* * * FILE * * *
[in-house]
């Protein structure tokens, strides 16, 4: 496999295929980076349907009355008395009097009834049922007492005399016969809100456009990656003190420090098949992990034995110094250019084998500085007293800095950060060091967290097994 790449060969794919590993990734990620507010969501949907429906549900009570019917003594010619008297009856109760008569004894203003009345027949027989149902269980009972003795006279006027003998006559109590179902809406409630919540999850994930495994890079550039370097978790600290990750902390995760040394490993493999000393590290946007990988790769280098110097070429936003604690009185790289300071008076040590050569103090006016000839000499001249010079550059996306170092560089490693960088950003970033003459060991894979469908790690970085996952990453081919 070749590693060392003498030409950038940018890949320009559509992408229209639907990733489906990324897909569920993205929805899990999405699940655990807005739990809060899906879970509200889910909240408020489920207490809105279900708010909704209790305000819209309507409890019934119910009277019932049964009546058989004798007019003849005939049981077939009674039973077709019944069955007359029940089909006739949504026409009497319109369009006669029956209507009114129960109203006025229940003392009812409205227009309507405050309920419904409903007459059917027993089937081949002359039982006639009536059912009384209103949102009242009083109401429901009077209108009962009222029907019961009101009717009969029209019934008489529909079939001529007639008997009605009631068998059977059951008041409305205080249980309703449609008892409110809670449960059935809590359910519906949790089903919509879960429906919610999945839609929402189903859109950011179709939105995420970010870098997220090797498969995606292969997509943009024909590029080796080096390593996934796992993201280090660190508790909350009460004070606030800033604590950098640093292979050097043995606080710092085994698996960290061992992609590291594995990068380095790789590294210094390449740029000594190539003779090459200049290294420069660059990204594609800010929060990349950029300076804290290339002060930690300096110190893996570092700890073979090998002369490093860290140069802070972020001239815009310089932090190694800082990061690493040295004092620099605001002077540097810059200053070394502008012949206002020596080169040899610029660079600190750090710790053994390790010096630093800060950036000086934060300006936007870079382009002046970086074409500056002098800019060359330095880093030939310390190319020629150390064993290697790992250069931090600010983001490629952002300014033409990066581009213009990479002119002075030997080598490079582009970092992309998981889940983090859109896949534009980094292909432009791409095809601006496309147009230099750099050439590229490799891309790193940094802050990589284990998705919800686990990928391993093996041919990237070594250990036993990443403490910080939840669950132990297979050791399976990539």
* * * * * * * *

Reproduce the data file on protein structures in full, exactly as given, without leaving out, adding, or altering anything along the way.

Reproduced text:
[in-house]
């Protein structure tokens, strides 16, 4: 496999295929980076349907009355008395009097009834049922007492005399016969809100456009990656003190420090098949992990034995110094250019084998500085007293800095950060060091967290097994 790449060969794919590993990734990620507010969501949907429906549900009570019917003594010619008297009856109760008569004894203003009345027949027989149902269980009972003795006279006027003998006559109590179902809406409630919540999850994930495994890079550039370097978790600290990750902390995760040394490993493999000393590290946007990988790769280098110097070429936003604690009185790289300071008076040590050569103090006016000839000499001249010079550059996306170092560089490693960088950003970033003459060991894979469908790690970085996952990453081919 070749590693060392003498030409950038940018890949320009559509992408229209639907990733489906990324897909569920993205929805899990999405699940655990807005739990809060899906879970509200889910909240408020489920207490809105279900708010909704209790305000819209309507409890019934119910009277019932049964009546058989004798007019003849005939049981077939009674039973077709019944069955007359029940089909006739949504026409009497319109369009006669029956209507009114129960109203006025229940003392009812409205227009309507405050309920419904409903007459059917027993089937081949002359039982006639009536059912009384209103949102009242009083109401429901009077209108009962009222029907019961009101009717009969029209019934008489529909079939001529007639008997009605009631068998059977059951008041409305205080249980309703449609008892409110809670449960059935809590359910519906949790089903919509879960429906919610999945839609929402189903859109950011179709939105995420970010870098997220090797498969995606292969997509943009024909590029080796080096390593996934796992993201280090660190508790909350009460004070606030800033604590950098640093292979050097043995606080710092085994698996960290061992992609590291594995990068380095790789590294210094390449740029000594190539003779090459200049290294420069660059990204594609800010929060990349950029300076804290290339002060930690300096110190893996570092700890073979090998002369490093860290140069802070972020001239815009310089932090190694800082990061690493040295004092620099605001002077540097810059200053070394502008012949206002020596080169040899610029660079600190750090710790053994390790010096630093800060950036000086934060300006936007870079382009002046970086074409500056002098800019060359330095880093030939310390190319020629150390064993290697790992250069931090600010983001490629952002300014033409990066581009213009990479002119002075030997080598490079582009970092992309998981889940983090859109896949534009980094292909432009791409095809601006496309147009230099750099050439590229490799891309790193940094802050990589284990998705919800686990990928391993093996041919990237070594250990036993990443403490910080939840669950132990297979050791399976990539």